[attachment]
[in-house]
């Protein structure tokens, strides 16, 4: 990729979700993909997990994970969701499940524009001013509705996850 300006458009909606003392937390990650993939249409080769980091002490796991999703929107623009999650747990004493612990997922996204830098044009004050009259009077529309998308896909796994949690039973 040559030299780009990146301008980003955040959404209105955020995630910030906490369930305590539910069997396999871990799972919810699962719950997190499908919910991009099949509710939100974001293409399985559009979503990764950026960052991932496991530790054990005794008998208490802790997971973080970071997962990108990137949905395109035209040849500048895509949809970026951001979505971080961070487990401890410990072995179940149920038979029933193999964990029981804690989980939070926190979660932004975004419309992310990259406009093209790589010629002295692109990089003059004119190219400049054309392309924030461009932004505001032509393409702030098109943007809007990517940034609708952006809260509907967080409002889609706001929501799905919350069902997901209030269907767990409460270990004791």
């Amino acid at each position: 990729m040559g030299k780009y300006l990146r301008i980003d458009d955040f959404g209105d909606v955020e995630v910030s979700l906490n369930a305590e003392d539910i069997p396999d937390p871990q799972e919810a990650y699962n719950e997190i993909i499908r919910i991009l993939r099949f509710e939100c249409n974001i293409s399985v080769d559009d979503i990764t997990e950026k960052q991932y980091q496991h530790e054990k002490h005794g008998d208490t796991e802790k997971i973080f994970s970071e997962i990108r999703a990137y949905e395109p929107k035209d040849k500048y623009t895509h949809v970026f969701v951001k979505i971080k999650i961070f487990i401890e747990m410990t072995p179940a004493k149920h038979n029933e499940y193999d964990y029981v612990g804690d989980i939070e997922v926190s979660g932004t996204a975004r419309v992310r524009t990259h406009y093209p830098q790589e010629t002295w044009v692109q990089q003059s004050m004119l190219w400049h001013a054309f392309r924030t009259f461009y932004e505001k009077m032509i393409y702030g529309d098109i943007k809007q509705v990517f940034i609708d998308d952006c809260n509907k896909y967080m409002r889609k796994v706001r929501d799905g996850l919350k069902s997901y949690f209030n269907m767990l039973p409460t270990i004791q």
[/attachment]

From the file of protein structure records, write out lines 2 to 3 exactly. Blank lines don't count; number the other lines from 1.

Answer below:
């Protein structure tokens, strides 16, 4: 990729979700993909997990994970969701499940524009001013509705996850 300006458009909606003392937390990650993939249409080769980091002490796991999703929107623009999650747990004493612990997922996204830098044009004050009259009077529309998308896909796994949690039973 040559030299780009990146301008980003955040959404209105955020995630910030906490369930305590539910069997396999871990799972919810699962719950997190499908919910991009099949509710939100974001293409399985559009979503990764950026960052991932496991530790054990005794008998208490802790997971973080970071997962990108990137949905395109035209040849500048895509949809970026951001979505971080961070487990401890410990072995179940149920038979029933193999964990029981804690989980939070926190979660932004975004419309992310990259406009093209790589010629002295692109990089003059004119190219400049054309392309924030461009932004505001032509393409702030098109943007809007990517940034609708952006809260509907967080409002889609706001929501799905919350069902997901209030269907767990409460270990004791």
């Amino acid at each position: 990729m040559g030299k780009y300006l990146r301008i980003d458009d955040f959404g209105d909606v955020e995630v910030s979700l906490n369930a305590e003392d539910i069997p396999d937390p871990q799972e919810a990650y699962n719950e997190i993909i499908r919910i991009l993939r099949f509710e939100c249409n974001i293409s399985v080769d559009d979503i990764t997990e950026k960052q991932y980091q496991h530790e054990k002490h005794g008998d208490t796991e802790k997971i973080f994970s970071e997962i990108r999703a990137y949905e395109p929107k035209d040849k500048y623009t895509h949809v970026f969701v951001k979505i971080k999650i961070f487990i401890e747990m410990t072995p179940a004493k149920h038979n029933e499940y193999d964990y029981v612990g804690d989980i939070e997922v926190s979660g932004t996204a975004r419309v992310r524009t990259h406009y093209p830098q790589e010629t002295w044009v692109q990089q003059s004050m004119l190219w400049h001013a054309f392309r924030t009259f461009y932004e505001k009077m032509i393409y702030g529309d098109i943007k809007q509705v990517f940034i609708d998308d952006c809260n509907k896909y967080m409002r889609k796994v706001r929501d799905g996850l919350k069902s997901y949690f209030n269907m767990l039973p409460t270990i004791q």